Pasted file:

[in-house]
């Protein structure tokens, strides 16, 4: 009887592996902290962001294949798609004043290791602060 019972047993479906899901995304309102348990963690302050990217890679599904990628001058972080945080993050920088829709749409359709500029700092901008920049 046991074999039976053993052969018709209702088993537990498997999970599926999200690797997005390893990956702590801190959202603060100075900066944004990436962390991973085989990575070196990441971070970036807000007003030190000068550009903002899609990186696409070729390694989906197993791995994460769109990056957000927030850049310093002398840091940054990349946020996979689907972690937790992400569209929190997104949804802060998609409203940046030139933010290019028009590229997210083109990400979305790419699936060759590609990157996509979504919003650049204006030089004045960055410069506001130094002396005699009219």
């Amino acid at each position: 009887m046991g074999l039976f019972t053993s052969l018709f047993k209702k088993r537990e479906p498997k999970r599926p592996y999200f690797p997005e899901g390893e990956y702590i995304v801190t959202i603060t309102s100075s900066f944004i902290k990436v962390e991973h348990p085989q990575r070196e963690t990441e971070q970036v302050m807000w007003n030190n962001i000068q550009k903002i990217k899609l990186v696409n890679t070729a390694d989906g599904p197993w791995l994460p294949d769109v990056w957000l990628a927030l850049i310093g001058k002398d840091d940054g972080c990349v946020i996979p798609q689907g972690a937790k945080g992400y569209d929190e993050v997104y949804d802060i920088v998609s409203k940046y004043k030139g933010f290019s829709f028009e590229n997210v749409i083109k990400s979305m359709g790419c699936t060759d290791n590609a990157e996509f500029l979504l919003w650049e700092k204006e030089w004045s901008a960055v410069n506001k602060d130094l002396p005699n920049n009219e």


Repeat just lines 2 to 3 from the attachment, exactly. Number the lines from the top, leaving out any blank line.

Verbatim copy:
């Protein structure tokens, strides 16, 4: 009887592996902290962001294949798609004043290791602060 019972047993479906899901995304309102348990963690302050990217890679599904990628001058972080945080993050920088829709749409359709500029700092901008920049 046991074999039976053993052969018709209702088993537990498997999970599926999200690797997005390893990956702590801190959202603060100075900066944004990436962390991973085989990575070196990441971070970036807000007003030190000068550009903002899609990186696409070729390694989906197993791995994460769109990056957000927030850049310093002398840091940054990349946020996979689907972690937790992400569209929190997104949804802060998609409203940046030139933010290019028009590229997210083109990400979305790419699936060759590609990157996509979504919003650049204006030089004045960055410069506001130094002396005699009219």
């Amino acid at each position: 009887m046991g074999l039976f019972t053993s052969l018709f047993k209702k088993r537990e479906p498997k999970r599926p592996y999200f690797p997005e899901g390893e990956y702590i995304v801190t959202i603060t309102s100075s900066f944004i902290k990436v962390e991973h348990p085989q990575r070196e963690t990441e971070q970036v302050m807000w007003n030190n962001i000068q550009k903002i990217k899609l990186v696409n890679t070729a390694d989906g599904p197993w791995l994460p294949d769109v990056w957000l990628a927030l850049i310093g001058k002398d840091d940054g972080c990349v946020i996979p798609q689907g972690a937790k945080g992400y569209d929190e993050v997104y949804d802060i920088v998609s409203k940046y004043k030139g933010f290019s829709f028009e590229n997210v749409i083109k990400s979305m359709g790419c699936t060759d290791n590609a990157e996509f500029l979504l919003w650049e700092k204006e030089w004045s901008a960055v410069n506001k602060d130094l002396p005699n920049n009219e």